Falling Meteorite Costs Man a Hand

     (CN) – A fragment of the giant meteorite that created the Arizona Meteor Crater fell off a tripod at a planetarium and crushed a college student’s hand, which had to be amputated, he claims in court.
     Grant Black sued the Arizona Board of Regents and Science Downtown on Tuesday in Pima County Court.
     Black says he was doing community service work at the UA’s Flandreau Science when the 270-lb. Canyon Diablo Meteorite fell off an unstable tripod and crushed his hand.
     A sign by the meteorite stated, “Please Touch.”
     The university had loaned the meteorite to the Science Downtown, a nonprofit, for a show called “Mars and Beyond: The Search for Life on Other Planets” on Congress Street in the heart of Tucson. When Science Downtown returned the rock to the university, its workers, or the university’s, changed the display tripod, making it unsteady, Black says. It fell and crushed his hand on Nov. 14, 2014.
     “Defendants knew and in fact encouraged visitors to touch and interact with the meteorite,” Black says in the lawsuit. “While doing so, the meteorite toppled over onto plaintiff, crushing his hand and causing amputation and loss of use.”
     He seeks damages for premises liability, negligence and physical and emotional injuries. He is represented by Dev Sethi, with Kinerk, Schmidt & Sethi.
     The Canyon Diablo Meteorite is one of many fragments of the giant stone that created the Arizona Meteor Crater 50,000 years ago near modern day Flagstaff. Study of lead isotopes in samples from it helped scientists date the age of the Earth at about 4.5 billion years.
     Most meteorites are believed to come from the Asteroid Belt between Mars and Jupiter, or from comets. They are known as meteors when they orbit in space or burst into flame upon entering Earth’s atmosphere; the fragments that land on Earth without burning up are meteorites.
     Meteorites are primarily made of nickel and iron, though they may contain a number of other interesting chemicals, including complex organic compounds such as pyrimidine, which bears some chemical relation to nucleic acids found in DNA.
     Only one person in history is known to have been injured by a falling meteorite.
     Ann Hodges was snoozing on her couch near Sylacauga, Ala. on Nov. 30, 1954 when a softball-sized rock fell out of a clear blue sky, smashed through the ceiling, bounced off a radio and whacked her in the thigh, leaving a nasty bruise. It was a few minutes before 2:30 p.m.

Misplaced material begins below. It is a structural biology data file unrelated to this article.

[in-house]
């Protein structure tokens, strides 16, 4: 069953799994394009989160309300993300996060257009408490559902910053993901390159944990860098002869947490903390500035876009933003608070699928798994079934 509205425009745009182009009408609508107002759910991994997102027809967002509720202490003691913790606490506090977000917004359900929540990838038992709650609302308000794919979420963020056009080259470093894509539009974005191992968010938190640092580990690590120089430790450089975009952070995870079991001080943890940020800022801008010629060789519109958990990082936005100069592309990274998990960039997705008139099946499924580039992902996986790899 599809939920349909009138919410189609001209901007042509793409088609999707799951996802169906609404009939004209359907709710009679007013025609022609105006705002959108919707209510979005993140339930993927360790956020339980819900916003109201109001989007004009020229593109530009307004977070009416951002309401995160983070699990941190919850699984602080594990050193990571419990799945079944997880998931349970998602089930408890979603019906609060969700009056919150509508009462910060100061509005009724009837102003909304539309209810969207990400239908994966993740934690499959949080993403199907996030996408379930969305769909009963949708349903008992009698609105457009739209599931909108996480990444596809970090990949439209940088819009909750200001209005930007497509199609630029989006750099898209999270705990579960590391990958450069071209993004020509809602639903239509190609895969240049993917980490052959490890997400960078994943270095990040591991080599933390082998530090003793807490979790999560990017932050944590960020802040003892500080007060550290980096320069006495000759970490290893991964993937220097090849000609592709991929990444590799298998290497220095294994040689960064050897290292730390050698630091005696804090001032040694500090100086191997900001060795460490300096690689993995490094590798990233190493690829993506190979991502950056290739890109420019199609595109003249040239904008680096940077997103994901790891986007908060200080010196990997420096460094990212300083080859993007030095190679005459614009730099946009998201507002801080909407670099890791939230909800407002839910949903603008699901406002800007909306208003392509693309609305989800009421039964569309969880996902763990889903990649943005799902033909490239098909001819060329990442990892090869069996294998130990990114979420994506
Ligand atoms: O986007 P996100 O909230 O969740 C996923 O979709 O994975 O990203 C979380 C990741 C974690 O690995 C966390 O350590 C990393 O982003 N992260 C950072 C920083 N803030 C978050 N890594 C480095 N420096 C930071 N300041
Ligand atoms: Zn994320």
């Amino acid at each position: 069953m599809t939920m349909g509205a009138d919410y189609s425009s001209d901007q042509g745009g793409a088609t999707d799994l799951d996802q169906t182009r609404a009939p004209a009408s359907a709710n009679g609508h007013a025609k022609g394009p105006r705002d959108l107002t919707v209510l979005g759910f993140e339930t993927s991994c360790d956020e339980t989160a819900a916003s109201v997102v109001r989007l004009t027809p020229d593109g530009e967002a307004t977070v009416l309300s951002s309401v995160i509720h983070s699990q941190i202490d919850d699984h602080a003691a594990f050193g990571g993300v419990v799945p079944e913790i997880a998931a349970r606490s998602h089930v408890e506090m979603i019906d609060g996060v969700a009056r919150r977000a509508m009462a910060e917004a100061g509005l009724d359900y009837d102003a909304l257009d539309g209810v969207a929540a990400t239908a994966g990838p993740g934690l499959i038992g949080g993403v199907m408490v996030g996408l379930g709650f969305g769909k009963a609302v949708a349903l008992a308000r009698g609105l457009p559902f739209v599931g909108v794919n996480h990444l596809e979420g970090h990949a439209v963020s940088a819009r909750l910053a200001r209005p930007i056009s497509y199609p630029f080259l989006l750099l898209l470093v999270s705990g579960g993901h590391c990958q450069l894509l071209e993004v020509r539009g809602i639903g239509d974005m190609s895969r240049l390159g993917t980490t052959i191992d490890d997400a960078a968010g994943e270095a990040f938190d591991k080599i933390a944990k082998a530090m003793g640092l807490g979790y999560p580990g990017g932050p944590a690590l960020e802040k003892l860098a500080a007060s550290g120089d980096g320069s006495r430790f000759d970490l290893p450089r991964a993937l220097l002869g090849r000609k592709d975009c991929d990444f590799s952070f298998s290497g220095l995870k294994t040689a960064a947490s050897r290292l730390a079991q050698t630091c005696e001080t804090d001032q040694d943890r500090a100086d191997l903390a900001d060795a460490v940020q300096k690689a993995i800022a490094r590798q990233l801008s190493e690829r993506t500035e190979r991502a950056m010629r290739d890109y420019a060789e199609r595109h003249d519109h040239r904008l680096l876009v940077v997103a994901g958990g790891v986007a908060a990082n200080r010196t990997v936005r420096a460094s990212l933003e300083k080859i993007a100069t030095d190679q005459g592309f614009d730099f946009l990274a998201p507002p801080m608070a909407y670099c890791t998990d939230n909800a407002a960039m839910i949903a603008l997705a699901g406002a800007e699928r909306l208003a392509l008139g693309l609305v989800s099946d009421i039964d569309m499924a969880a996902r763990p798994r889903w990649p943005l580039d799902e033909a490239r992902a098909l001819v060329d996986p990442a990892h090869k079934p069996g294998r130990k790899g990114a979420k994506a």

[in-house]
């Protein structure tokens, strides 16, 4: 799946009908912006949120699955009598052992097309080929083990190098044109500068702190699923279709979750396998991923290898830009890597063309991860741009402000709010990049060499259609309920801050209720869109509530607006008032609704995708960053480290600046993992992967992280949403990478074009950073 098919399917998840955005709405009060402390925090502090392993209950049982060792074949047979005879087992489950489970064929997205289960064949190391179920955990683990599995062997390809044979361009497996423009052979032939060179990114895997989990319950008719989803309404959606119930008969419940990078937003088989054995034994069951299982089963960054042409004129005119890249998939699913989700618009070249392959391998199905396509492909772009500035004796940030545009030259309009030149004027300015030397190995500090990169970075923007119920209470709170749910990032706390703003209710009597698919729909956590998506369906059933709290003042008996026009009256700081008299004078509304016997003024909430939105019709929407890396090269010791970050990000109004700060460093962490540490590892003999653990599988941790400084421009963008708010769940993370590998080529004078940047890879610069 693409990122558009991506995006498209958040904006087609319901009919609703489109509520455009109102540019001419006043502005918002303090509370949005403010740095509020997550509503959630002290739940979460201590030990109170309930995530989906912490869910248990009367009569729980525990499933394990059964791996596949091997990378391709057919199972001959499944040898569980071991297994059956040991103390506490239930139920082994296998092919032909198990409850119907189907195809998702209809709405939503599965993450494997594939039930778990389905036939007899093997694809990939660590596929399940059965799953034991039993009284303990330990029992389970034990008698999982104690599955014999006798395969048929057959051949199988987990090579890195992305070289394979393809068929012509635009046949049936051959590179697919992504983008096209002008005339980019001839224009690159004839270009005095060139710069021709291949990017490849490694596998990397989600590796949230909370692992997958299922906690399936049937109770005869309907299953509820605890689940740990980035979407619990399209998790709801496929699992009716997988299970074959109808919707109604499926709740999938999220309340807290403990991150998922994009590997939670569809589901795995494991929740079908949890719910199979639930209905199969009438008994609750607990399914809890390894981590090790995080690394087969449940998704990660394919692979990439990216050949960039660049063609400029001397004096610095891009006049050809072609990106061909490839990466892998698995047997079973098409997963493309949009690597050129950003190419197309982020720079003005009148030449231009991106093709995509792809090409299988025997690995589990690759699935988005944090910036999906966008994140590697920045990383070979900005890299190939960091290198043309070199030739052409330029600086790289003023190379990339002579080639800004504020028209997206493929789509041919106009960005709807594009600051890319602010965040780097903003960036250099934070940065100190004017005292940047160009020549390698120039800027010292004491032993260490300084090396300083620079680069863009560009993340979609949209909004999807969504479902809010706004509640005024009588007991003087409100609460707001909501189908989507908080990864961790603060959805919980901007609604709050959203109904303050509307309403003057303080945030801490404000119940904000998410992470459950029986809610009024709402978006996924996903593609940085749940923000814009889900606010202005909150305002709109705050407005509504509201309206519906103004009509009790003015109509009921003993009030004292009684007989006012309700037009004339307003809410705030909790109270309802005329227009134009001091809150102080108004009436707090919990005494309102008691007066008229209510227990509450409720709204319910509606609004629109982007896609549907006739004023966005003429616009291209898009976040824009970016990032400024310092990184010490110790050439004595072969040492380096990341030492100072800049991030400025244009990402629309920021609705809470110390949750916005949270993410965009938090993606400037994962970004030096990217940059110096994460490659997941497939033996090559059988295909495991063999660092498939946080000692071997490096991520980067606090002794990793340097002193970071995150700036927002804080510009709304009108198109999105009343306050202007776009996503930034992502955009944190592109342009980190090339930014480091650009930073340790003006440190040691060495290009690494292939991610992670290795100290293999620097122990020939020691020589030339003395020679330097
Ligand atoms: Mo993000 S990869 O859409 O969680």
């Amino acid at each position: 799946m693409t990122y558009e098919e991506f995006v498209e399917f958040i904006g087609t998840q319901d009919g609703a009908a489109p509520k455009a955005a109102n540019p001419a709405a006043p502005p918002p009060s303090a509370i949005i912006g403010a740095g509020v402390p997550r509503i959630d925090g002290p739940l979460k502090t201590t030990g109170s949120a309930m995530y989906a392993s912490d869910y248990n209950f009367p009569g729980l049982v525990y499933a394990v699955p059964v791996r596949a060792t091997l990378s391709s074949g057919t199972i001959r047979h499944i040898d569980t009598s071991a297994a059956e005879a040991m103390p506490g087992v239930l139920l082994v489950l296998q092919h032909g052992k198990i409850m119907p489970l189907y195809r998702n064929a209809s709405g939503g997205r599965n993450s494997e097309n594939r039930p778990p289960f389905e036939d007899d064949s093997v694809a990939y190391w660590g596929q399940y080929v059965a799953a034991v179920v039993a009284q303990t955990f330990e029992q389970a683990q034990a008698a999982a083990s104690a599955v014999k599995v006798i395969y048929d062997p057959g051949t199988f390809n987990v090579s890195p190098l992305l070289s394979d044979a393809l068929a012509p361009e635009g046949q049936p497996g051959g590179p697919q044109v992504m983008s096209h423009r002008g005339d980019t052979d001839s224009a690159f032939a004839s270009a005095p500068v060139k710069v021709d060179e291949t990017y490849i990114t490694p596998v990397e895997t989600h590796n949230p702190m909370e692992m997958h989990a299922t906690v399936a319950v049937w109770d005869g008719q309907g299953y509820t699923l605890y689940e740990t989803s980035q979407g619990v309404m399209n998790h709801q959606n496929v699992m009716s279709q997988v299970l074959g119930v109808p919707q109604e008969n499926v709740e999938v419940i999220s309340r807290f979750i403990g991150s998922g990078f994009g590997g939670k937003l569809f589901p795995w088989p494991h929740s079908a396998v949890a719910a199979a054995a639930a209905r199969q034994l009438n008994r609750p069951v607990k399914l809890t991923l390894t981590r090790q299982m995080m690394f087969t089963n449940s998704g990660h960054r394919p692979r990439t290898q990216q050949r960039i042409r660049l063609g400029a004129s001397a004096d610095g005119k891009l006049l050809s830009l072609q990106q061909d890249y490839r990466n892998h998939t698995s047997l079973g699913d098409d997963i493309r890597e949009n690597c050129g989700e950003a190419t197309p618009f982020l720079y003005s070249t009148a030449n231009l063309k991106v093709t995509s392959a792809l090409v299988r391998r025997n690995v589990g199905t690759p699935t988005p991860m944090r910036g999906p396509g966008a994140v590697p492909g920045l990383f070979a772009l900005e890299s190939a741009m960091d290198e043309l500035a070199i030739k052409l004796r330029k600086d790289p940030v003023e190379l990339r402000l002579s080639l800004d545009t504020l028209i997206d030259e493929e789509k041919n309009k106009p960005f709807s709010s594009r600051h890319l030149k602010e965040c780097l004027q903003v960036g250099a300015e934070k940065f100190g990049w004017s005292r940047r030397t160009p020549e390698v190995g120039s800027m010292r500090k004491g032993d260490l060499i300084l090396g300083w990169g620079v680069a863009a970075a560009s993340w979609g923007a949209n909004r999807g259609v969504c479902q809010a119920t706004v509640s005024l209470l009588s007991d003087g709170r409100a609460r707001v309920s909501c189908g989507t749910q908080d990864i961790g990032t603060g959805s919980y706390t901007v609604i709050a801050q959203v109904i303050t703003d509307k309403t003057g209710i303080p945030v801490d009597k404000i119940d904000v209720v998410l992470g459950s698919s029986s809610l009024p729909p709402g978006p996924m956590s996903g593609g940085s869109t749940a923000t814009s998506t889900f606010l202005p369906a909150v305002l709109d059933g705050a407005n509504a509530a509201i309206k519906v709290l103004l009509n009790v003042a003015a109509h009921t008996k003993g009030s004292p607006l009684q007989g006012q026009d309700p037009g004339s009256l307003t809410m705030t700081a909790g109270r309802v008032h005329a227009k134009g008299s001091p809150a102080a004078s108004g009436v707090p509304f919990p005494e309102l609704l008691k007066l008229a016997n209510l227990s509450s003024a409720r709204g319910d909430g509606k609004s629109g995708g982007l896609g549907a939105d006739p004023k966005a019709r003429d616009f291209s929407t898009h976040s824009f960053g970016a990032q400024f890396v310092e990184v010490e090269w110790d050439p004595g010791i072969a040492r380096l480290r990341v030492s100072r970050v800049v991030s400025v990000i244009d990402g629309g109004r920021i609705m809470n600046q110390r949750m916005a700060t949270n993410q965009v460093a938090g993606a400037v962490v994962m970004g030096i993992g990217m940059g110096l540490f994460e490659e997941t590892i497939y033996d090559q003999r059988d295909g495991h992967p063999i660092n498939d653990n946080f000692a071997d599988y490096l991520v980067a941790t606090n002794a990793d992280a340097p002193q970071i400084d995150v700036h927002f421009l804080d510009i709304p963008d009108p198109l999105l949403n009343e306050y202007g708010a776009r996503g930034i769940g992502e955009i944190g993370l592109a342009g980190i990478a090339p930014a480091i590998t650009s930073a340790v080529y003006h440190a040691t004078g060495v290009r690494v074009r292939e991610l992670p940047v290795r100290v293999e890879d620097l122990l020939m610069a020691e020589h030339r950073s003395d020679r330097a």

People throughout Talladega County and eastern Alabama saw the meteor as it fell to Earth, and they jammed Hodges’ home when the news spread. She was hospitalized that afternoon, but it’s unclear whether it was from the bruise or the stress of dealing with the looky-loos.
     It was the height of the Cold War, so the police chief confiscated the rock and turned it over to the Air Force, for fear Russia might have something to do with it. When the Air Force ruled out a Communist plot, Hodges asked for the meteorite back. But she was a renter, and her landlady claimed that the rock belonged to her, since it had fallen on her property.
     According to a February 2013 National Geographic story by Justin Nobel, the landlady sued Hodges for the meteorite, and though the law was on her side, public opinion was with Hodges, who, after all, had touched it first. The landlady, Birdie Guy, settled out of court for $500.
     Hodges’ husband Eugene thought they could make money from the meteorite and they turned down “a modest offer from the Smithsonian,” according to the National Geographic. Alas, no one made a better offer, so in 1956 the Hodges donated the rock to the Smithsonian, where it remains to this day.
     Ann Hodges eventually suffered a nervous breakdown. She and Eugene separated in 1964 and she died of kidney failure in 1972. Eugene said “she never did recover” from the stress and bother that came after the meteorite whacked her.
     The large meteorite that made world news in February 2103 by falling near Chelyabinsk , Russia, injured hundreds of people, indirectly, by sonic booms and shock waves that broke glass and damaged buildings. But no one was hit by it.
     In line with tradition, some Russian authorities suspected at first that America was behind it.
     Mark Twain reported that a Native American man was hit by a meteorite and knocked out as he walked across a field. Twain was an excellent reporter, but he was prone to throw in a few “stretchers,” and his story has not been accepted as fact. He said no one believed the Indian’s story, either.

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